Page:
Deregulation

Among some of the constant things in the US was the electricity generation policy – at least this is how things appeared till the end of the 20th century. The regular norms involved a local or federal government agency owning, operating and maintaining the electric utility company. Even in cases where the utility company was owned by an investor, the government still had a degree of control over the operations of the company. It can be stated that the investors who owned the electric company had a monopoly over the utility and could set the prices as they desired.

As more and more states became urbanized, the need for electric power became more and the centralized power of the regulated utility system became more. The need for deregulation was imminent and the late 20th century witnessed private companies entering the arena for production of electricity. This was introduced in 1992 with the passing of the Energy Policy Act which ordered the utilities to allow private electricity providers to produce and sell power. By the end of the year 2000, almost half the states in the US and District Columbia had participated in the electric deregulation system.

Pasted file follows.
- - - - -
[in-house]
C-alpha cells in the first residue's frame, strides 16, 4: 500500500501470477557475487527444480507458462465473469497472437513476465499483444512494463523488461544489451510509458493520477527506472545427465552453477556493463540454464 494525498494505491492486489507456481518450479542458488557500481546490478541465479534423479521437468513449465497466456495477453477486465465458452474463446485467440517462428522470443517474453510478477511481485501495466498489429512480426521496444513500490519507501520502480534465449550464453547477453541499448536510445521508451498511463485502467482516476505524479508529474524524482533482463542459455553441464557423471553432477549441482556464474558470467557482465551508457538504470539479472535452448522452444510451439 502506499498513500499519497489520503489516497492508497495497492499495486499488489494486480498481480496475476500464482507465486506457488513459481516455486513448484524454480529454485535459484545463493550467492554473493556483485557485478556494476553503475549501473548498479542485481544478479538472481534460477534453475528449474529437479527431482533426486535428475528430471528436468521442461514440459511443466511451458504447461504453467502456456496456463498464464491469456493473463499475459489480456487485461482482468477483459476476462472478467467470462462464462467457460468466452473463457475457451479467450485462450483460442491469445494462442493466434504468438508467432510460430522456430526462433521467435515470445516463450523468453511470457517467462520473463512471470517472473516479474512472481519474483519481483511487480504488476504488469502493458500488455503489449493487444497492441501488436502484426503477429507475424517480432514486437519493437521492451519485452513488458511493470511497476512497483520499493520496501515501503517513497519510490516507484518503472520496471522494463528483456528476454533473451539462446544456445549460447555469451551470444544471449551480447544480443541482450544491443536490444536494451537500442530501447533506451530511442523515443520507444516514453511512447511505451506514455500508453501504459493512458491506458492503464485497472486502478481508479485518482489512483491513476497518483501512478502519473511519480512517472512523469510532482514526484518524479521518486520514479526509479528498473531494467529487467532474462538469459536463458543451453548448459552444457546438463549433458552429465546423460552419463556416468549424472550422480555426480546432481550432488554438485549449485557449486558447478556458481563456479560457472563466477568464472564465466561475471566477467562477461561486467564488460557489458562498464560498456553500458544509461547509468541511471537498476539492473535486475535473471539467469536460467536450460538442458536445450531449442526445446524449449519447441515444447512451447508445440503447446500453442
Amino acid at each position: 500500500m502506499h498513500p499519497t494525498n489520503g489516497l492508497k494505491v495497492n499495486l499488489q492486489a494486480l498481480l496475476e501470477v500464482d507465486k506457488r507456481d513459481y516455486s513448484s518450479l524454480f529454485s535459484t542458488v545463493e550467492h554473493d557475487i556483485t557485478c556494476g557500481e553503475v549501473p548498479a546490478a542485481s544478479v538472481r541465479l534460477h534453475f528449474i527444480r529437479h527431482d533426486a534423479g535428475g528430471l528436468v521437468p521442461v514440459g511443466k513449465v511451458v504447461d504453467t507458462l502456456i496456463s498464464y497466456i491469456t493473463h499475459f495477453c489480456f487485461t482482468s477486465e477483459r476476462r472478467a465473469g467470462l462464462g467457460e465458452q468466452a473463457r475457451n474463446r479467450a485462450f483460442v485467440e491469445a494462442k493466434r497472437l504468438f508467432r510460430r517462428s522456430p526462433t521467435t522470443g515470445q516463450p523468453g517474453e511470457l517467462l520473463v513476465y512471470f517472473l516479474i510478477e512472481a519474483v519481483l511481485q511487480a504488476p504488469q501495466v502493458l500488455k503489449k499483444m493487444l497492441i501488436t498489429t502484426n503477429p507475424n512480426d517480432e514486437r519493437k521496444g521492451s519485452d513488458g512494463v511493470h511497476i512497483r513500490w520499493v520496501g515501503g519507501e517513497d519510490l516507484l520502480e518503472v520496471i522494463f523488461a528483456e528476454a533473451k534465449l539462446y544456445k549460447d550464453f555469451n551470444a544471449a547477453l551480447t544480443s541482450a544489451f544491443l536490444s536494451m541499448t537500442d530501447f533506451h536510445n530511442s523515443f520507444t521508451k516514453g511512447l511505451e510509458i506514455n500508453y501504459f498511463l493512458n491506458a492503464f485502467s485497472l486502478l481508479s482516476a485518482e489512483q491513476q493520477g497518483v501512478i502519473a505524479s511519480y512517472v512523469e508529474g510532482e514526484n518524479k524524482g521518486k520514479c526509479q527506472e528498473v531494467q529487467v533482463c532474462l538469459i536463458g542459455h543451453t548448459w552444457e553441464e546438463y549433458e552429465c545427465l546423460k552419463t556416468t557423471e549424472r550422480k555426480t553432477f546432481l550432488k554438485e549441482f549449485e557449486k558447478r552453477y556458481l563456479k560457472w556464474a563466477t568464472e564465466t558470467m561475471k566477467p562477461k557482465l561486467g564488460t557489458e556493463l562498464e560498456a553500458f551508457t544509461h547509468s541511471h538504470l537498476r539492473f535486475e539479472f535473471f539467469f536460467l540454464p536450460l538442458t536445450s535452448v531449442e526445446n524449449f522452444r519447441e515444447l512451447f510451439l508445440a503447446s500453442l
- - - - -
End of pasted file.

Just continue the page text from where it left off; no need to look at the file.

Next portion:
With most states leaning towards deregulation, the electricity providers across the length and breadth of the company were stripped of their monopoly; several new players entered the market with their own power plants and electricity generators. The main reasons for the deregulation legislation was claimed to be national savings of $30 billion annually, but the initial phase of the process was marked by a decline of reliable power and frequent blackouts.

The people were divided into two sectors – those who welcomed the legislation and those who opposed it; there was a third set of people who were confused about the implications of the changed system. To the people, deregulation meant the ability to choose the best provider and the best plan to suit their requirements. A common realization that electricity is not going to be expensive anymore impelled them further to welcome this proposal. Deregulation had rendered the field open for choosing, and electricity came as cheap as the customer wanted it to be.

Deregulation also introduced the concept of green power with alternative energy providers that generated electricity in a clean and reliable way without harming the environment. The increased competitiveness not only witnessed increased reliability and effective service to customers, but also the increase in the number of players in the market provided for more job openings in the country.